by Jack "Bomber" Bennett
GCHS Class of '66
Imagine today, asking your 10 or 11 year-old to run “downthestore” and pick up some groceries. Would you A. trust him or her with 20 bucks; B. worry that they might be kidnapped by gypsies on the way, or C. hope they could make the trip without passing out from fatigue?
Today, a kid might have to go a couple of miles to find a store, and that’s if they could leave their video games long enough to do it. And I’m not talking about a Wa Wa or 7-Eleven. I’m talking about a place where you could buy real supplies like toilet paper, canned goods, vegetables, dairy products, bakery items, lunch and butchered meats. Sounds like a lengthy trip to a huge box store would be the only answer these days.
But, when I was a kid growing up in Gloucester during the 50’s and 60’s, it seemed like every neighborhood had a place where you could actually buy the necessities of life. Gloucester had many great little Mom and Pop businesses that helped make up the fabric of the city. These places varied from simple grocery stores, drugs stores, and bakeries, down to the candy and novelty shops. You never had to walk very far to find one because there was at least one store on every other corner.
Many of the corner stores were there for generations. Their owners witnessed the progression
Some store owners knew you so well, you could buy stuff “on the I” meaning the owner kept an IOU and you paid him at the end of the month. Try doing that at the Ac-a-me or Super Walmart today without a major credit card. Most folks in Gloucester lived paycheck to paycheck and usually ran out of money before they ran out of week. Store credit to buy food was sometimes the only way folks could make it and feed 4 or 5 kids.
Now remember, this was back in the days when most families had only one car, if any, and a lot of Moms didn’t even know how to drive (mine didn’t). So, either your Mom made the trek, or she would scribble out a list, hand you a few bucks and off you went. And Heaven help you if you didn’t bring back ALL the change. If you were lucky, she might let you have a nickel to buy some penny candy.
Most of the stores were independently owned, but were affiliated with a group of food chains like the Unity or Quaker brands. When I was 12, I worked at the Kadlec Quaker Food Market on the corner of Morris and Broadway. Paul Kadlec was the owner. As I recall, Paul was a gentle man, slow to temper, but he didn’t take any crap. And, he was well liked by everyone who shopped in his small but neat store.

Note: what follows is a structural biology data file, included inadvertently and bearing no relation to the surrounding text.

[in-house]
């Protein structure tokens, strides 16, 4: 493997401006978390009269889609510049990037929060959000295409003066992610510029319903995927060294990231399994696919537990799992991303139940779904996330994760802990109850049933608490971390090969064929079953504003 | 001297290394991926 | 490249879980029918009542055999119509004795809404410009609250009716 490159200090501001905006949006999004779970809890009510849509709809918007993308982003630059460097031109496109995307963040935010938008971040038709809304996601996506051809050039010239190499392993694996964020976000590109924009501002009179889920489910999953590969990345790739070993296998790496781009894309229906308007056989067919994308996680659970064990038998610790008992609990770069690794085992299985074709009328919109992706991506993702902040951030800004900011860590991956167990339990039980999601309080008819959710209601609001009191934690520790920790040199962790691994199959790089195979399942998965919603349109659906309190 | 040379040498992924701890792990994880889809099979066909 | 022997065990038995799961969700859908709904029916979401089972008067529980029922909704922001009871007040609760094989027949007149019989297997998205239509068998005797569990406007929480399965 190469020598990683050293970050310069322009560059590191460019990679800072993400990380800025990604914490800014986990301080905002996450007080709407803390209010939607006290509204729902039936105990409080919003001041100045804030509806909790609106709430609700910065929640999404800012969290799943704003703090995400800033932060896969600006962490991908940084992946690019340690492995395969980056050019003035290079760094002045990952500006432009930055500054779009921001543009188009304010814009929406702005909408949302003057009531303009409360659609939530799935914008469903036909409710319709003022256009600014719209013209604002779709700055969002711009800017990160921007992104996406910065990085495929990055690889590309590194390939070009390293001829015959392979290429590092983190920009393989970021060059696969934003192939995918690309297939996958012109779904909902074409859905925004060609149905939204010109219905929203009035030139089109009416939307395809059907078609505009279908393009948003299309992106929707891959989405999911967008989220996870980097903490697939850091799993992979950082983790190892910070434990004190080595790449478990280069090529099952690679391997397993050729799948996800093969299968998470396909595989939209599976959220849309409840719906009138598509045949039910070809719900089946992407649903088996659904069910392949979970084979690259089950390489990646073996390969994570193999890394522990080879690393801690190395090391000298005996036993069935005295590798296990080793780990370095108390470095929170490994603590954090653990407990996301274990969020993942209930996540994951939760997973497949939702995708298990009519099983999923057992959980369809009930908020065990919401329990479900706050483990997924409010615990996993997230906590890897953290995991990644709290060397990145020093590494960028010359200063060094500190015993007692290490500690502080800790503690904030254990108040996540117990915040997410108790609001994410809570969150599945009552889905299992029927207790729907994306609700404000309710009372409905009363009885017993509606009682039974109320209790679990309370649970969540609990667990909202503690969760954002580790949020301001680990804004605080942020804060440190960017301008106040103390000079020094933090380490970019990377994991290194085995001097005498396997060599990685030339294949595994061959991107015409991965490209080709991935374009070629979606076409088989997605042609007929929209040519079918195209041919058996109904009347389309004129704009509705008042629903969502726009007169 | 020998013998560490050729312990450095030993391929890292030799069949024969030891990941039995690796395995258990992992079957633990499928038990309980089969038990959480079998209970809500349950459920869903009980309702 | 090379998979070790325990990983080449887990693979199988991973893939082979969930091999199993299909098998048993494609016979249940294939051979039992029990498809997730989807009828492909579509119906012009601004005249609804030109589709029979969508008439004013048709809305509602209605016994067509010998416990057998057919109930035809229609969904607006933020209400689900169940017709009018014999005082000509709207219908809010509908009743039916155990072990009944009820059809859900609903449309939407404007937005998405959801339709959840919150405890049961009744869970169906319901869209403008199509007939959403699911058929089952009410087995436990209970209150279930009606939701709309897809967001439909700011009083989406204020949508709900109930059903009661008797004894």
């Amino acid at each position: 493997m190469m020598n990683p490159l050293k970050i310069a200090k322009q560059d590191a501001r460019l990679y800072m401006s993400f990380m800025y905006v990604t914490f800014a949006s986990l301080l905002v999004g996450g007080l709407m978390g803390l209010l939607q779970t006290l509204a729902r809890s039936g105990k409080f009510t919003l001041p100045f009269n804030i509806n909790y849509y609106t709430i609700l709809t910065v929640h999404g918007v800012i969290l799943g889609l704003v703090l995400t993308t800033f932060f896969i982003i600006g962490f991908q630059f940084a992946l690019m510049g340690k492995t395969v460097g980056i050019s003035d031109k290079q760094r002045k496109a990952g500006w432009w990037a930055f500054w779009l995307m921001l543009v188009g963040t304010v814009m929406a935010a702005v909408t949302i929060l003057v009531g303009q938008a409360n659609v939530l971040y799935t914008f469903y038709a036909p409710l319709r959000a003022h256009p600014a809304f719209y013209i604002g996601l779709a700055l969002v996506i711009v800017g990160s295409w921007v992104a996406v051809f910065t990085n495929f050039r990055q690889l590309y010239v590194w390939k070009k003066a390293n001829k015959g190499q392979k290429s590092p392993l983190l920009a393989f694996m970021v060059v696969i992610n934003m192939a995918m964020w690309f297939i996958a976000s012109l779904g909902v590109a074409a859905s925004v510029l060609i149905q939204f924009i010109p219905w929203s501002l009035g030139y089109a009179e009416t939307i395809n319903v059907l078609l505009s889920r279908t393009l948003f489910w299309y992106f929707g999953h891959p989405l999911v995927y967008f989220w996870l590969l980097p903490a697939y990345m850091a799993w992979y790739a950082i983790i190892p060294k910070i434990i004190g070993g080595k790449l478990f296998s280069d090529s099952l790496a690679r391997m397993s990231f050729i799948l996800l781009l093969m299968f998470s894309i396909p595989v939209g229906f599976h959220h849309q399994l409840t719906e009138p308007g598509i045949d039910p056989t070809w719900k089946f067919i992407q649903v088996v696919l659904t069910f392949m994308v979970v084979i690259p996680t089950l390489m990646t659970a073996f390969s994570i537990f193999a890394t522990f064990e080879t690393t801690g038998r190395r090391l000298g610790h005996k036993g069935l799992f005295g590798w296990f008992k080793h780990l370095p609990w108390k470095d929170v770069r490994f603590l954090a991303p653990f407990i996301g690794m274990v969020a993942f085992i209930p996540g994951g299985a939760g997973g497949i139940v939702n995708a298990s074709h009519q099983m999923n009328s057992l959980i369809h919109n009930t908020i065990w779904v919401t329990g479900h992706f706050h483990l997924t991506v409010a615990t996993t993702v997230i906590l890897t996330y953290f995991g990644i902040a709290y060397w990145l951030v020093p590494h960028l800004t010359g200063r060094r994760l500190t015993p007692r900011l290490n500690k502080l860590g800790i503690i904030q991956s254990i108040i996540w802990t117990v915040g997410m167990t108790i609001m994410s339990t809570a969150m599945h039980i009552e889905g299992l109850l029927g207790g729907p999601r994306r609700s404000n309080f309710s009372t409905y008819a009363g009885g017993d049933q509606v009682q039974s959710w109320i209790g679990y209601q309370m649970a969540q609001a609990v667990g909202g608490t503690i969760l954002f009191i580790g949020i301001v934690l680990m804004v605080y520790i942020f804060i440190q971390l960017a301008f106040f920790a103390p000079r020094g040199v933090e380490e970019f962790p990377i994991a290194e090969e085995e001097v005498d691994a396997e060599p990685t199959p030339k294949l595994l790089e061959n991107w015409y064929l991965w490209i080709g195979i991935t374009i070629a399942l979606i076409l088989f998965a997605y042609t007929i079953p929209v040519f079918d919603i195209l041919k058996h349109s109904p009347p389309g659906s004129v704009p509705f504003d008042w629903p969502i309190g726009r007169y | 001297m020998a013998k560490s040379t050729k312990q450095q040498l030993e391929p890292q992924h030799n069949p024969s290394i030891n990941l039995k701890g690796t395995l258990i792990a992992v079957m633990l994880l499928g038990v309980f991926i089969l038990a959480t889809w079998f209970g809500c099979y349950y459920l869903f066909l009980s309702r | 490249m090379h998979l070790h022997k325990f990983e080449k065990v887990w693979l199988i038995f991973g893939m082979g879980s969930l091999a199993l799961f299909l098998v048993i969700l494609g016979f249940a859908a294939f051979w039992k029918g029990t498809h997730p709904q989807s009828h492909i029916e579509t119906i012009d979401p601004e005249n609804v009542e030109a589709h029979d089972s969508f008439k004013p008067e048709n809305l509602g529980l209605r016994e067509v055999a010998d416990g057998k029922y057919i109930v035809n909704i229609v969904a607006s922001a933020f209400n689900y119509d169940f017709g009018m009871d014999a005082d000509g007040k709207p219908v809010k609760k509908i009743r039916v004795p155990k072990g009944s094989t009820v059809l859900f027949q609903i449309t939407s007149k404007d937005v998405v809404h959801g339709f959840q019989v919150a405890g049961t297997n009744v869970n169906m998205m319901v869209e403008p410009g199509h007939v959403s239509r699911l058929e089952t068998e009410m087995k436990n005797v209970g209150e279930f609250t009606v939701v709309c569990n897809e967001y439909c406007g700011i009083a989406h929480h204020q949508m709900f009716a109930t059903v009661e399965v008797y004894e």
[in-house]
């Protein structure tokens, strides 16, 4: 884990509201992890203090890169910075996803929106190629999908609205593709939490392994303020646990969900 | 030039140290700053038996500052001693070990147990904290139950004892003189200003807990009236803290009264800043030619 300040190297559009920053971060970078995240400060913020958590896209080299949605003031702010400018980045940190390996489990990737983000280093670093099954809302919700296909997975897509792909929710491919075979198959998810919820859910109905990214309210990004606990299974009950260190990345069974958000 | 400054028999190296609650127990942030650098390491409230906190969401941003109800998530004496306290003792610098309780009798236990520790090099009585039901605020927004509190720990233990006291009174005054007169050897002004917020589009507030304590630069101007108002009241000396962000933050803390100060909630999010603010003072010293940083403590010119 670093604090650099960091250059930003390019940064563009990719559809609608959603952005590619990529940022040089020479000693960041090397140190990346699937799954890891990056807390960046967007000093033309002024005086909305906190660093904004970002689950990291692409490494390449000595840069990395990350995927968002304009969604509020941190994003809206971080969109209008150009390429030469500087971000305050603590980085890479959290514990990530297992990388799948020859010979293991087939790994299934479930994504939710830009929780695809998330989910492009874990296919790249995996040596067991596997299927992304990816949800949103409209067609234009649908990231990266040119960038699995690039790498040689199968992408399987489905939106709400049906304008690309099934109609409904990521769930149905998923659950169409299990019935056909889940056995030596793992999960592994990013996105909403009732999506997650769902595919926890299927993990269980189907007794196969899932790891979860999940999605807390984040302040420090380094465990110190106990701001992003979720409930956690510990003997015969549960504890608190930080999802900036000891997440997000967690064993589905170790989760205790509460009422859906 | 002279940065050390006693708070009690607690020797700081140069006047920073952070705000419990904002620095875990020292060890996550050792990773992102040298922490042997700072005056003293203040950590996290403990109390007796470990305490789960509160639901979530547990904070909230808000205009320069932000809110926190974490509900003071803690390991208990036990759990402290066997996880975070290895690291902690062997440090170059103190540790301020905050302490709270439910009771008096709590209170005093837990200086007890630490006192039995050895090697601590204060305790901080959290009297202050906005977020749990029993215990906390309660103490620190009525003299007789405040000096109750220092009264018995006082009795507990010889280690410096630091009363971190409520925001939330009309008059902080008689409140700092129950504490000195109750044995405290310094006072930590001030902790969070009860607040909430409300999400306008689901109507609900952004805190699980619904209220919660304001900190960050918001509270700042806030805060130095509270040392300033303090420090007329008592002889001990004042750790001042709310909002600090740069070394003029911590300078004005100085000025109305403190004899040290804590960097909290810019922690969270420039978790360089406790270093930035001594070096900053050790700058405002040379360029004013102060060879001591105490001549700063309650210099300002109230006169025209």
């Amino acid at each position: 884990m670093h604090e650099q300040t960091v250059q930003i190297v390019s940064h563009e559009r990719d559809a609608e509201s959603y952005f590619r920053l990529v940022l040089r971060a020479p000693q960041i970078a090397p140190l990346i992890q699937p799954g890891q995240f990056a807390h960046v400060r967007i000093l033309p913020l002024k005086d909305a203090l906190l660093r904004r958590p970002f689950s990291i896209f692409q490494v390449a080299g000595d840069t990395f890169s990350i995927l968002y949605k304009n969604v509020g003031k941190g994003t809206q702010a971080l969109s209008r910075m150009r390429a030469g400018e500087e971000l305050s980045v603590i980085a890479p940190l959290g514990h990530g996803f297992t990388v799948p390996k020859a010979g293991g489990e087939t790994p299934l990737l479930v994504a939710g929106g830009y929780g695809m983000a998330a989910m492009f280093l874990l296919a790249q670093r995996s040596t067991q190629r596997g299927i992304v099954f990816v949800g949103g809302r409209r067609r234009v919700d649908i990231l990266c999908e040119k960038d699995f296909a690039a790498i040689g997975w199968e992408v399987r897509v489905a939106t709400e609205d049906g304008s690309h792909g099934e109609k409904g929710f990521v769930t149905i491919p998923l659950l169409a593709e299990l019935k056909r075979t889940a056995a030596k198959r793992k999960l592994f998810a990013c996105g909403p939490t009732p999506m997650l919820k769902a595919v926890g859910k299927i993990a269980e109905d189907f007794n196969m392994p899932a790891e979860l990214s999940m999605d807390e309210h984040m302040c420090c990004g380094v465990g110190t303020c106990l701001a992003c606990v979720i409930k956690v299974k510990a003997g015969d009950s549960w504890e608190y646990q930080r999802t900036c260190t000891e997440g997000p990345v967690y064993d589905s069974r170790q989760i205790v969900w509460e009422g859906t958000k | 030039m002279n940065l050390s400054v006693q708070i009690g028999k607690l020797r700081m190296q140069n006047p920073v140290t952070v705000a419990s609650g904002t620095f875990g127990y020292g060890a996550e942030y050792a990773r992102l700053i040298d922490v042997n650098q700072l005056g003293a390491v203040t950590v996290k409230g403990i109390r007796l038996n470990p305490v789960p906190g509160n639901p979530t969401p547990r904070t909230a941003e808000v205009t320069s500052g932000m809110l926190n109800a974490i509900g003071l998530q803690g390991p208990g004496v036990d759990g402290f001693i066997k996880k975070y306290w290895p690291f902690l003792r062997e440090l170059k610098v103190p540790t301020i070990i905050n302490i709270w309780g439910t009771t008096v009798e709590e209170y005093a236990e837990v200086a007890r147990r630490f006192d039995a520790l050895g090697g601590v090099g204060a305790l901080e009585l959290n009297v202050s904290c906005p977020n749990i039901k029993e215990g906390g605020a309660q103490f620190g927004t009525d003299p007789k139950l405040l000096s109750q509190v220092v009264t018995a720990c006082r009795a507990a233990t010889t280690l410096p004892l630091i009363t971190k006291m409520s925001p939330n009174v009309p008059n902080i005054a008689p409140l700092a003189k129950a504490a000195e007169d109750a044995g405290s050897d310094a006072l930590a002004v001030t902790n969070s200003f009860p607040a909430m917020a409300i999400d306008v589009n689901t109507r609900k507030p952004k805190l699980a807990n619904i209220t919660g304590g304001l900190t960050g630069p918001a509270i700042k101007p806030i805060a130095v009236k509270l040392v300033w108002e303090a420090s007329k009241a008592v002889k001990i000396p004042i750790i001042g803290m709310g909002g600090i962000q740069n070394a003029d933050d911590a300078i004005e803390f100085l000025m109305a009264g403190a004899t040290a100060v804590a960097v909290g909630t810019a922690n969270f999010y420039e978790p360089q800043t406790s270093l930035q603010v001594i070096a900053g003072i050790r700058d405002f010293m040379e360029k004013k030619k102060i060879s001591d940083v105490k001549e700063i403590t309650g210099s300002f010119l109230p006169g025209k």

The store was no bigger than your average house, but there was produce, paper products, canned goods, cereals, soda, and a complete butcher area that included a cold case, butcher block and walk-in fridge.
My job was as an “Order Boy” meaning when I wasn’t bagging onions, potatoes or groceries, I was out delivering them on a bicycle—one of those clunky types with a huge basket on the front. People would call the Market and make an order, we put it in some paper bags, and I rode to the house and delivered them. And, I can tell you I delivered groceries in weather that would make any mailman proud. Neither rain, nor hail, nor sleet could keep Mrs. Jones from her husband’s scrapple.
I worked mostly for tips and on a good Saturday I could bring home around 20 to 25 dollars. At 50 cents a trip, I had to do a lot of pedaling. You do the math. But, I survived.
I know time marches on and things change, but not always do they change for the better. The small business owner is a dying breed in this country and it is a shame. When I look back on my youth in Gloucester City in the 60’s I realize how fortunate I was to be in a place where life was good—not easy, but good. I hope it never ends for those who still live there.
Now, run downthestore and get me some lunch meat, eggs and penny candy.